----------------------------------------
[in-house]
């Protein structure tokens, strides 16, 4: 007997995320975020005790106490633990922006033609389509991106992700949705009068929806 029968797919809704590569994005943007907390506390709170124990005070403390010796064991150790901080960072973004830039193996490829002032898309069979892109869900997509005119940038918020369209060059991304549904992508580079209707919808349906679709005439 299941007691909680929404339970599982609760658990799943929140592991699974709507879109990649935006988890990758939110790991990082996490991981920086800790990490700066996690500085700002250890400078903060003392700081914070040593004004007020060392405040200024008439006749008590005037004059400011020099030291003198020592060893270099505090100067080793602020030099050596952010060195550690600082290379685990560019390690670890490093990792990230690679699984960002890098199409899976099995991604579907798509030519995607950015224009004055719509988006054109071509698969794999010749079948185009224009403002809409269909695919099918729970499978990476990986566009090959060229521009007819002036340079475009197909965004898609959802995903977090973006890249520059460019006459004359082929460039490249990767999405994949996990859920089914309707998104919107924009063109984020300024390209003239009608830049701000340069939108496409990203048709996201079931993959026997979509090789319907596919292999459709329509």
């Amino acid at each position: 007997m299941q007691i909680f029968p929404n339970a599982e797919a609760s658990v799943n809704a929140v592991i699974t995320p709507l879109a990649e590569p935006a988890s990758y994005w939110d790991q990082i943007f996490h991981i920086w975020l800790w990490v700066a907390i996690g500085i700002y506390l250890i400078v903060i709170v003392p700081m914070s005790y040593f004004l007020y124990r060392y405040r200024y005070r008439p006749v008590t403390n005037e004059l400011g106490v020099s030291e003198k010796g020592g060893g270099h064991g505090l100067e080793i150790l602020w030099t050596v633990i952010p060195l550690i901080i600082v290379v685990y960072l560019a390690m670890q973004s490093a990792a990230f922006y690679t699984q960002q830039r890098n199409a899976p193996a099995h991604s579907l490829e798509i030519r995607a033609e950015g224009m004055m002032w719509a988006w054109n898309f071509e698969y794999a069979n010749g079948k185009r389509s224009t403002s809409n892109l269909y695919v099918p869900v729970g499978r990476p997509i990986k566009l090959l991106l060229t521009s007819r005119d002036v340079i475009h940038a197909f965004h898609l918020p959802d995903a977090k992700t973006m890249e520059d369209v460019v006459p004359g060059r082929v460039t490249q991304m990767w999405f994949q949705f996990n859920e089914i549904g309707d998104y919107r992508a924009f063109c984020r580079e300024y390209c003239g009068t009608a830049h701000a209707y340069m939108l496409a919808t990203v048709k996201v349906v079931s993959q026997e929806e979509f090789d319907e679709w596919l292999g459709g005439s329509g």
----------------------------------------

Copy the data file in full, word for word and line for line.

[in-house]
């Protein structure tokens, strides 16, 4: 007997995320975020005790106490633990922006033609389509991106992700949705009068929806 029968797919809704590569994005943007907390506390709170124990005070403390010796064991150790901080960072973004830039193996490829002032898309069979892109869900997509005119940038918020369209060059991304549904992508580079209707919808349906679709005439 299941007691909680929404339970599982609760658990799943929140592991699974709507879109990649935006988890990758939110790991990082996490991981920086800790990490700066996690500085700002250890400078903060003392700081914070040593004004007020060392405040200024008439006749008590005037004059400011020099030291003198020592060893270099505090100067080793602020030099050596952010060195550690600082290379685990560019390690670890490093990792990230690679699984960002890098199409899976099995991604579907798509030519995607950015224009004055719509988006054109071509698969794999010749079948185009224009403002809409269909695919099918729970499978990476990986566009090959060229521009007819002036340079475009197909965004898609959802995903977090973006890249520059460019006459004359082929460039490249990767999405994949996990859920089914309707998104919107924009063109984020300024390209003239009608830049701000340069939108496409990203048709996201079931993959026997979509090789319907596919292999459709329509």
């Amino acid at each position: 007997m299941q007691i909680f029968p929404n339970a599982e797919a609760s658990v799943n809704a929140v592991i699974t995320p709507l879109a990649e590569p935006a988890s990758y994005w939110d790991q990082i943007f996490h991981i920086w975020l800790w990490v700066a907390i996690g500085i700002y506390l250890i400078v903060i709170v003392p700081m914070s005790y040593f004004l007020y124990r060392y405040r200024y005070r008439p006749v008590t403390n005037e004059l400011g106490v020099s030291e003198k010796g020592g060893g270099h064991g505090l100067e080793i150790l602020w030099t050596v633990i952010p060195l550690i901080i600082v290379v685990y960072l560019a390690m670890q973004s490093a990792a990230f922006y690679t699984q960002q830039r890098n199409a899976p193996a099995h991604s579907l490829e798509i030519r995607a033609e950015g224009m004055m002032w719509a988006w054109n898309f071509e698969y794999a069979n010749g079948k185009r389509s224009t403002s809409n892109l269909y695919v099918p869900v729970g499978r990476p997509i990986k566009l090959l991106l060229t521009s007819r005119d002036v340079i475009h940038a197909f965004h898609l918020p959802d995903a977090k992700t973006m890249e520059d369209v460019v006459p004359g060059r082929v460039t490249q991304m990767w999405f994949q949705f996990n859920e089914i549904g309707d998104y919107r992508a924009f063109c984020r580079e300024y390209c003239g009068t009608a830049h701000a209707y340069m939108l496409a919808t990203v048709k996201v349906v079931s993959q026997e929806e979509f090789d319907e679709w596919l292999g459709g005439s329509g």